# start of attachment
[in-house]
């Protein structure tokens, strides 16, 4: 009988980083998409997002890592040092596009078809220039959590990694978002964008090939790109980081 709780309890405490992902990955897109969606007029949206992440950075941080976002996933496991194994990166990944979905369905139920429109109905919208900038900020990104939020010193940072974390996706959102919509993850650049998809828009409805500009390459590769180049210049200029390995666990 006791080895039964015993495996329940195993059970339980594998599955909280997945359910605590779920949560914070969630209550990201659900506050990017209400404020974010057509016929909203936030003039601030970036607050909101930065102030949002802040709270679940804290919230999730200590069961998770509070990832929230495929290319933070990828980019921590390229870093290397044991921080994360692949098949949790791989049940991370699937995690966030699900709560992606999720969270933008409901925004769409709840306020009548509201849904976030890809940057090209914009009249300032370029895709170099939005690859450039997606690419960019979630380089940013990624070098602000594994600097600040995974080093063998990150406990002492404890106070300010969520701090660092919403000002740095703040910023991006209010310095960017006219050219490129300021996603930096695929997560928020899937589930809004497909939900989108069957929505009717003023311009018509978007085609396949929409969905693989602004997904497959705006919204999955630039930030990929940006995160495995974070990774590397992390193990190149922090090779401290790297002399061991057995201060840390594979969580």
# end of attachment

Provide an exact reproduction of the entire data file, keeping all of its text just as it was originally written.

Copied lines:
[in-house]
């Protein structure tokens, strides 16, 4: 009988980083998409997002890592040092596009078809220039959590990694978002964008090939790109980081 709780309890405490992902990955897109969606007029949206992440950075941080976002996933496991194994990166990944979905369905139920429109109905919208900038900020990104939020010193940072974390996706959102919509993850650049998809828009409805500009390459590769180049210049200029390995666990 006791080895039964015993495996329940195993059970339980594998599955909280997945359910605590779920949560914070969630209550990201659900506050990017209400404020974010057509016929909203936030003039601030970036607050909101930065102030949002802040709270679940804290919230999730200590069961998770509070990832929230495929290319933070990828980019921590390229870093290397044991921080994360692949098949949790791989049940991370699937995690966030699900709560992606999720969270933008409901925004769409709840306020009548509201849904976030890809940057090209914009009249300032370029895709170099939005690859450039997606690419960019979630380089940013990624070098602000594994600097600040995974080093063998990150406990002492404890106070300010969520701090660092919403000002740095703040910023991006209010310095960017006219050219490129300021996603930096695929997560928020899937589930809004497909939900989108069957929505009717003023311009018509978007085609396949929409969905693989602004997904497959705006919204999955630039930030990929940006995160495995974070990774590397992390193990190149922090090779401290790297002399061991057995201060840390594979969580």